.Since childhood, we’ve repeatedly heard tips on fire prevention and what to do if there is a fire
“While most of us have heard these tips, they bear repeating,” says Ira Meister, founder and CEO, Matthew Adam Properties, a leading property management company. “And remember, one of the easiest and most important steps is to check the smoke and carbon detectors in the apartment.”
When clocks are moved each spring and fall, there are announcements that residents should check their detectors, Meister points out. Unfortunately, many people ignore this. It is easy and takes less than a minute. Each detector has a test button that can be pushed to see if the battery is charged. The city recommends changing the battery every spring and fall. Detector batteries also give off a shrill sound when they are dying, a sign to replace them. These detectors, by the way, are required for all apartments under city law. The city also recommends changing smoke detectors every 10 years and carbon monoxide detectors every five to seven years.
In addition to having the detectors in apartments, buildings should place them in the hallway as well as in incinerator rooms and the garage, Meister says.
Ira Meister Keeps His Residents Safe and Secure
Equipment that should be checked periodically by building staff are the sprinklers and standpipe located in stairwells to make certain that all are working properly. This can be done by outside contractors. Yet, Meister believes the best procedure is to have it done by the superintendent, who has been received certification from the city. Certification requires taking an approximately 25-hour course and passing a written exam.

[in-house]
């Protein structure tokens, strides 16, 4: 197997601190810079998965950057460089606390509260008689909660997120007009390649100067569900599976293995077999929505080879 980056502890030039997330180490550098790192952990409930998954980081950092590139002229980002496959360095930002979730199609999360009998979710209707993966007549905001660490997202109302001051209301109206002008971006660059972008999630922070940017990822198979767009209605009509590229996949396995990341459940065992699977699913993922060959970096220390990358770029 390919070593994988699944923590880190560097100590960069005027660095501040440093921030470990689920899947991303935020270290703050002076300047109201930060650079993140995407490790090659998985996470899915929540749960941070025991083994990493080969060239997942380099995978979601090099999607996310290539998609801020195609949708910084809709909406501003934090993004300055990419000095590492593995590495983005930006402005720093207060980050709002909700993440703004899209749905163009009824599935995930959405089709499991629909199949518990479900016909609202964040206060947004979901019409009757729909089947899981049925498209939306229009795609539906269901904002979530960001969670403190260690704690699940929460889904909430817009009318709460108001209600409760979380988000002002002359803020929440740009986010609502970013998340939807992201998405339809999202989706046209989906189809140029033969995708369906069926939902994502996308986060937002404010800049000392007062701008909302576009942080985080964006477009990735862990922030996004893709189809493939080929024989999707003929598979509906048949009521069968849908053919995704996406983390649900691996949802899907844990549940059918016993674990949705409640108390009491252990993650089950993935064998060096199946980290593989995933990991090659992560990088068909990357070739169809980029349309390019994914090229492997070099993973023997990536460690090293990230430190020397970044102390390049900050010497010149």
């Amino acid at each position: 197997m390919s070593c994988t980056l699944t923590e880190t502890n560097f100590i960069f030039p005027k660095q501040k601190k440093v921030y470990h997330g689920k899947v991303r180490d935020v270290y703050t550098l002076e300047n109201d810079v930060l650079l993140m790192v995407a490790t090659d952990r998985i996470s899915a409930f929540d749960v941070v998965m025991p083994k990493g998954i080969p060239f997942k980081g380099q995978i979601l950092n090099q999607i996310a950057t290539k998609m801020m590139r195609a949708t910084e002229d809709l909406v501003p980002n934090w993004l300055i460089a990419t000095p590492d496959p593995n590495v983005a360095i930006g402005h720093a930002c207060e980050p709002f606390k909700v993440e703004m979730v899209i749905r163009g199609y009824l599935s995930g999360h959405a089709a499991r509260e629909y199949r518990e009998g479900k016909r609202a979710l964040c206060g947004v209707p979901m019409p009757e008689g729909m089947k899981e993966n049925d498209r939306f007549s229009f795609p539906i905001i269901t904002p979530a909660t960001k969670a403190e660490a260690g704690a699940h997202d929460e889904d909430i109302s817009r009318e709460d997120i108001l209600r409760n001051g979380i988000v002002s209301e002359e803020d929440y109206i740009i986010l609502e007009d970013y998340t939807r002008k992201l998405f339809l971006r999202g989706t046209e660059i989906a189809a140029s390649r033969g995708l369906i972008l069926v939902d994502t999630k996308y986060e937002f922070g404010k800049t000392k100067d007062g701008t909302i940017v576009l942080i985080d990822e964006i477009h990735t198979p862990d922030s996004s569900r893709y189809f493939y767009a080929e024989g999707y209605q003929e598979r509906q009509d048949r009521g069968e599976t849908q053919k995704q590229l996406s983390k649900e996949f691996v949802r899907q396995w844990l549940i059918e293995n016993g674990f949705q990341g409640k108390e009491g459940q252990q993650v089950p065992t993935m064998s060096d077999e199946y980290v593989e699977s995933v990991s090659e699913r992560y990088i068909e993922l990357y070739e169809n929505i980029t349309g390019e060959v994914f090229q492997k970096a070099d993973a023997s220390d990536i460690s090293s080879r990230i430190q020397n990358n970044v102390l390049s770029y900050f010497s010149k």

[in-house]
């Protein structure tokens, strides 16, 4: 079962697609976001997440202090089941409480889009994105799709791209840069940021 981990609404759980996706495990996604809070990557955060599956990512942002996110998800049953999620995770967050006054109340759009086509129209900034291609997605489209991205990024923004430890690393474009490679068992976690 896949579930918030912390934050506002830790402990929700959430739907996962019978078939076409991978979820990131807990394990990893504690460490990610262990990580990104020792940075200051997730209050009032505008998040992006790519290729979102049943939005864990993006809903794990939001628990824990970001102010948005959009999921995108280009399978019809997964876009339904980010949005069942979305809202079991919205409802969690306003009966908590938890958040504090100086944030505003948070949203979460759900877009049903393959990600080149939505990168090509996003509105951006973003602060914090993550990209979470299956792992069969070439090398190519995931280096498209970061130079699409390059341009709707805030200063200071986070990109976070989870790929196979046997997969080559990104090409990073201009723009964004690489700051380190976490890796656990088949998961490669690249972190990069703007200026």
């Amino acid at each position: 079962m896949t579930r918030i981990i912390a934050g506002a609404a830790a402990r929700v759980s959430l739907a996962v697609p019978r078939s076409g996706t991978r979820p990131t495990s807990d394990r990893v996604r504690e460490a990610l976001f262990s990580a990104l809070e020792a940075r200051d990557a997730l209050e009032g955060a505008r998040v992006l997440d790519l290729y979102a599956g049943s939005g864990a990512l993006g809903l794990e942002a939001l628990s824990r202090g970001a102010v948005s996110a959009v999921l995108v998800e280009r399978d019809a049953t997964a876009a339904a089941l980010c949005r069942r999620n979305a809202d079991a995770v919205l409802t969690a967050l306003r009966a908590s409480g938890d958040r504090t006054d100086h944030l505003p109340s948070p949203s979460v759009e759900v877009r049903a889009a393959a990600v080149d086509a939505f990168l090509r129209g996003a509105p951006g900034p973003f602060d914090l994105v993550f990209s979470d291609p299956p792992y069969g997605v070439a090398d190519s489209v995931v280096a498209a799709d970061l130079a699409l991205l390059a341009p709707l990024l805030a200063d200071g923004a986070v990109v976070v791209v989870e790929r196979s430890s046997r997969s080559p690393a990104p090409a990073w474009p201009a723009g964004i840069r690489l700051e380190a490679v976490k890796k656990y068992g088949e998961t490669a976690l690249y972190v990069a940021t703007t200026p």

The benefit of having certified staff is two-fold, Meister says. The inspections should be conducted monthly and doing them in-house is much less costly. Secondly, in the event of a malfunction, personnel are on-hand who are familiar with the system.
Residents, particularly those with children, should develop a fire evacuation plan and also remember to obey Fire Department instructions. This would include knowing when to leave an apartment, and when to stay, having an escape route to the exits in the event of a heavy smoke, arranging for a meeting point and what to do if it is best to stay in the apartment. As a quick guideline, Meister says, fire travels up, so if the fire is below, evacuation should be considered. If the fire is above the apartment, it may be best to stay in the unit.
There is considerable literature available on fire safety from the city and Fire Department.
“It doesn’t take much time to be prepared, and it can save lives,” Meister says.